Integral Ecology: Uniting Multiple Perspectives on the Natural World
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Today there is a bewildering diversity of views on ecology and the natural environment. With more than two hundred distinct and valuable perspectives on the natural world—and with scientists, economists, ethicists, activists, philosophers, and others often taking completely different stances on the issues—how can we come to agreement to solve our toughest environmental problems?
In response to this pressing need, Integral Ecology unites valuable insights from multiple perspectives into a comprehensive theoretical framework—one that can be put to use right now. The framework is based on Integral Theory, as well as Ken Wilber’s AQAL model, and is the result of over a decade of research exploring the myriad perspectives on ecology available to us today and their respective methodologies.
Dozens of real-life applications and examples of this framework currently in use are examined, including three in-depth case studies: work with marine fisheries in Hawai’i, strategies of eco-activists to protect Canada’s Great Bear Rainforest, and a study of community development in El Salvador. In addition, eighteen personal practices of transformation are provided for you to increase your own integral ecological awareness. Integral Ecology provides the most sophisticated application and extension of Integral Theory available today, and as such it serves as a template for any truly integral effort.
humans, have a dominant monad—or an individualized location of awareness—we do not think that this is an insurmountable barrier to direct contact with those interiors. It is difficult to understand the interiors of another, but we do not believe it is impossible. One of the most effective bridges between an animal’s interiority and ours is through shared depth or harmonic resonance.86 Wilber points out that “the agency of each holon establishes an opening or clearing in which similar-depthed
can only be, “All of them.” That is, all of the numerous practices or paradigms of human inquiry—including physics, chemistry, hermeneutics, collaborative inquiry, meditation, neuroscience, vision quest, phenomenology, structuralism, subtle energy research, systems theory, shamanic voyaging, chaos theory, developmental psychology—all of those modes of inquiry have an important piece of the overall puzzle. . . .70 Inclusion does not mean we abandon rigor. Instead, it requires that many kinds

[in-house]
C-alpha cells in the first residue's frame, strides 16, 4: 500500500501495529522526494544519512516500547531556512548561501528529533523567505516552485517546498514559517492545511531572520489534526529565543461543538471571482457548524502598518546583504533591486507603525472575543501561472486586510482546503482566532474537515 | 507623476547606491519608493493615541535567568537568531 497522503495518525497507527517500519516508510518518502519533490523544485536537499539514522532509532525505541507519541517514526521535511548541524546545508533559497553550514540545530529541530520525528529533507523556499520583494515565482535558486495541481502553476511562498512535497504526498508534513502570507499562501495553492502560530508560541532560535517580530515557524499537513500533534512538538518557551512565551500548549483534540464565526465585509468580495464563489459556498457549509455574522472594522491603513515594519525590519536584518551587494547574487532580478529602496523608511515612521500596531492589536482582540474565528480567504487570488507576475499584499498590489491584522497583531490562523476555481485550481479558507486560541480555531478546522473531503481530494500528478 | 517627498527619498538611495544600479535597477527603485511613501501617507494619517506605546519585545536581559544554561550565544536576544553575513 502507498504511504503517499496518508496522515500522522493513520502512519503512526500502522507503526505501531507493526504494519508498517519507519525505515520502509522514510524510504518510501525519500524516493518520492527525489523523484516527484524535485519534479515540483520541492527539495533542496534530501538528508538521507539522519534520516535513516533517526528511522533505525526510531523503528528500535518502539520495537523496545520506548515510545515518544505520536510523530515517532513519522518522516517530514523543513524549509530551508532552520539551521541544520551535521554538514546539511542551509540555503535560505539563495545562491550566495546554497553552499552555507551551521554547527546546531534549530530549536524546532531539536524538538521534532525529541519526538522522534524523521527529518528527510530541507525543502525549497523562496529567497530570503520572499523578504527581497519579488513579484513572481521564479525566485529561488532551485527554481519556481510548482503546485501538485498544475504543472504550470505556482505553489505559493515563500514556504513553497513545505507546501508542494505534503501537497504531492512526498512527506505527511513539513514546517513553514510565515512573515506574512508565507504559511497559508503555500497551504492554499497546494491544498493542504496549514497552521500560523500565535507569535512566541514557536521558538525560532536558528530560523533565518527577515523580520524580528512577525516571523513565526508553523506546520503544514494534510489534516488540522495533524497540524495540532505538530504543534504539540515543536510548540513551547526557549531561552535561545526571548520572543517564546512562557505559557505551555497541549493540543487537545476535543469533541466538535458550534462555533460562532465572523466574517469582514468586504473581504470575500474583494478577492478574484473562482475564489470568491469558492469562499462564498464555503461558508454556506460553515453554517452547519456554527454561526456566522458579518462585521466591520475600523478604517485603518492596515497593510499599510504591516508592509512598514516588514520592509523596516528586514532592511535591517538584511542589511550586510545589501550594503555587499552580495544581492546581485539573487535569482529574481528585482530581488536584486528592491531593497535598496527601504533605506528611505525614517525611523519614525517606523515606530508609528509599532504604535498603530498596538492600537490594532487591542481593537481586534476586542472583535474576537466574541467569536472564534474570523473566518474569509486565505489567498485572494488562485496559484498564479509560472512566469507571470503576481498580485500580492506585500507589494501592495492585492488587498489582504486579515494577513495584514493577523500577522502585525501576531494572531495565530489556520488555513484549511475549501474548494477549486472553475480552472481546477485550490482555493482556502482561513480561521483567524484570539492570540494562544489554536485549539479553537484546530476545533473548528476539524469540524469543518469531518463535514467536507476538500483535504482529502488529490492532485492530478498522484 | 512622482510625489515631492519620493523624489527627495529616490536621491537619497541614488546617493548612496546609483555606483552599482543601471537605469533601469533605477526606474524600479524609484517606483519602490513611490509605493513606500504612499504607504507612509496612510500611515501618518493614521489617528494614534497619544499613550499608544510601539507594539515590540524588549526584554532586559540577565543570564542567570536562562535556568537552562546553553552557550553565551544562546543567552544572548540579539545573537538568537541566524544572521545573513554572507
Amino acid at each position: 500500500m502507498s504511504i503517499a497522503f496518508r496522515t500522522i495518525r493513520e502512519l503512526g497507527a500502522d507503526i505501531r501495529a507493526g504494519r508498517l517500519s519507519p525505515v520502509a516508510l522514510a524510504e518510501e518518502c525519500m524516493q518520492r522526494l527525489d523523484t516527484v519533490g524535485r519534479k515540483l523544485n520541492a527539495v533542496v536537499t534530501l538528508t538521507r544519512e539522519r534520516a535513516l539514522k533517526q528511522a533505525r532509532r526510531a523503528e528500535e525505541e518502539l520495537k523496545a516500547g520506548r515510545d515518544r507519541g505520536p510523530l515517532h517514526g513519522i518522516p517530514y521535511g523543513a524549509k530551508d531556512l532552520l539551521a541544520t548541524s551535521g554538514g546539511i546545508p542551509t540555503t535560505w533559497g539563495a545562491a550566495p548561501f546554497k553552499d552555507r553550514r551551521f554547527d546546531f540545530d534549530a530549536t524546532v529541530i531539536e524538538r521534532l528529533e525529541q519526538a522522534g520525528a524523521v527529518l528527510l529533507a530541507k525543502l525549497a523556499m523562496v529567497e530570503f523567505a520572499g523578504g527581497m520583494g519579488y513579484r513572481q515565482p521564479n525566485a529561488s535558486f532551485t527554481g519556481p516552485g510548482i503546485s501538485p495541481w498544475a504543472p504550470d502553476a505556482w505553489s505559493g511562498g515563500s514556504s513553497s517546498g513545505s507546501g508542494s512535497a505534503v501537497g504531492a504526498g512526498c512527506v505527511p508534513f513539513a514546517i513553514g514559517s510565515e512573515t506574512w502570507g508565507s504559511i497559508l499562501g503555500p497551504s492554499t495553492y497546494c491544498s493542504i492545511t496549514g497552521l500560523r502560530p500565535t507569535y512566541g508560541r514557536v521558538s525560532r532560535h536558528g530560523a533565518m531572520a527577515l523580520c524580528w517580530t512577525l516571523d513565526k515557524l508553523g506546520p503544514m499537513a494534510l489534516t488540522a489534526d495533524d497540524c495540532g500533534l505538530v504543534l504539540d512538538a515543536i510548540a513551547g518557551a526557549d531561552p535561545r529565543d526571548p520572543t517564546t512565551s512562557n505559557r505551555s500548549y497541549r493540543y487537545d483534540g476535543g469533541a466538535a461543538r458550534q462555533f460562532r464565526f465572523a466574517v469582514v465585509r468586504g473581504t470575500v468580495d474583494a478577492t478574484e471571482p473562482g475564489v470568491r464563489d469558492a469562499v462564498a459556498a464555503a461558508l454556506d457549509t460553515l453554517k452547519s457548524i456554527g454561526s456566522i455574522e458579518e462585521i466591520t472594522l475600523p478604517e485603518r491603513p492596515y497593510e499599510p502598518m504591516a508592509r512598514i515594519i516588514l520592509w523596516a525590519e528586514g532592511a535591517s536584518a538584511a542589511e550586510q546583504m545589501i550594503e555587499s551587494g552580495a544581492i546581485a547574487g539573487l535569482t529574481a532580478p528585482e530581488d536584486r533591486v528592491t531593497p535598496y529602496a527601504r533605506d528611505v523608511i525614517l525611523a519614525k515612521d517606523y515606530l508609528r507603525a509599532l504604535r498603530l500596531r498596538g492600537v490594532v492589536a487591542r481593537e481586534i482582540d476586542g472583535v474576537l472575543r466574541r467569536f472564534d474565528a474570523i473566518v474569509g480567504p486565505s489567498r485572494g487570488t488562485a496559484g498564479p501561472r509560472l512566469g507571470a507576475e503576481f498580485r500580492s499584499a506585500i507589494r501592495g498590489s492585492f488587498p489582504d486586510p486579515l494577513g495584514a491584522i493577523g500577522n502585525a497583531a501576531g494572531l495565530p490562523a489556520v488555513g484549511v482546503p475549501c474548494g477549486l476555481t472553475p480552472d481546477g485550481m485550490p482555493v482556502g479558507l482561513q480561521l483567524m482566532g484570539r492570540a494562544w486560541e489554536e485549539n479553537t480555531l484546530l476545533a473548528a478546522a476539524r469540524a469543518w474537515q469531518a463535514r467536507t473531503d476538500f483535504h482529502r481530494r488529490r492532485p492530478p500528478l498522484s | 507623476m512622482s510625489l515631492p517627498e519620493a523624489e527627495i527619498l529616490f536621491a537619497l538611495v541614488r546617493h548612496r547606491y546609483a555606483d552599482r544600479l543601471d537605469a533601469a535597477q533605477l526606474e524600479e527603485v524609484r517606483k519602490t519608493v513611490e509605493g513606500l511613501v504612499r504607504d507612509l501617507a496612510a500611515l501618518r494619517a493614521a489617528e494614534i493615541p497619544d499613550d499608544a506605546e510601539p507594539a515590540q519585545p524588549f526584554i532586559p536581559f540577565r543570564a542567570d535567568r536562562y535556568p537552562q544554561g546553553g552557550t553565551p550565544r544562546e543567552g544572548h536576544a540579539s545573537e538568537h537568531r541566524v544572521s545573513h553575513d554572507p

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2000). This article also appeared in the Winter 1993 issue of Tricycle: The Buddhist Review. McCoy, E. 1994. A Witch’s Guide to Faery Folk: Reclaiming Our Working Relationship with Invisible Helpers. St. Paul, MN: Llewellyn. McCully, M., ed. 2002. Life Support: The Environment and Human Health. Cumberland, RI: MIT Press. McDonald, B., ed. 2003. Seeing God Everywhere: Essays on Nature and the Sacred. Bloomington, IN: World Wisdom. McDonough, W., and M. Braungart. 2002. Cradle to
made a full conversion to the science of chaos.”27 One of the first was the mathematical ecologist Robert May, who used modeling to show, contrary to popular belief, that more species inhabiting an area did not automatically create a more stable ecosystem. Chaos ecology has challenged many long-held notions of orderliness, balance, harmony, predictability, and stability of natural systems.28 Daniel Botkin’s Discordant Harmonies is a great example of an approach to ecology that is based on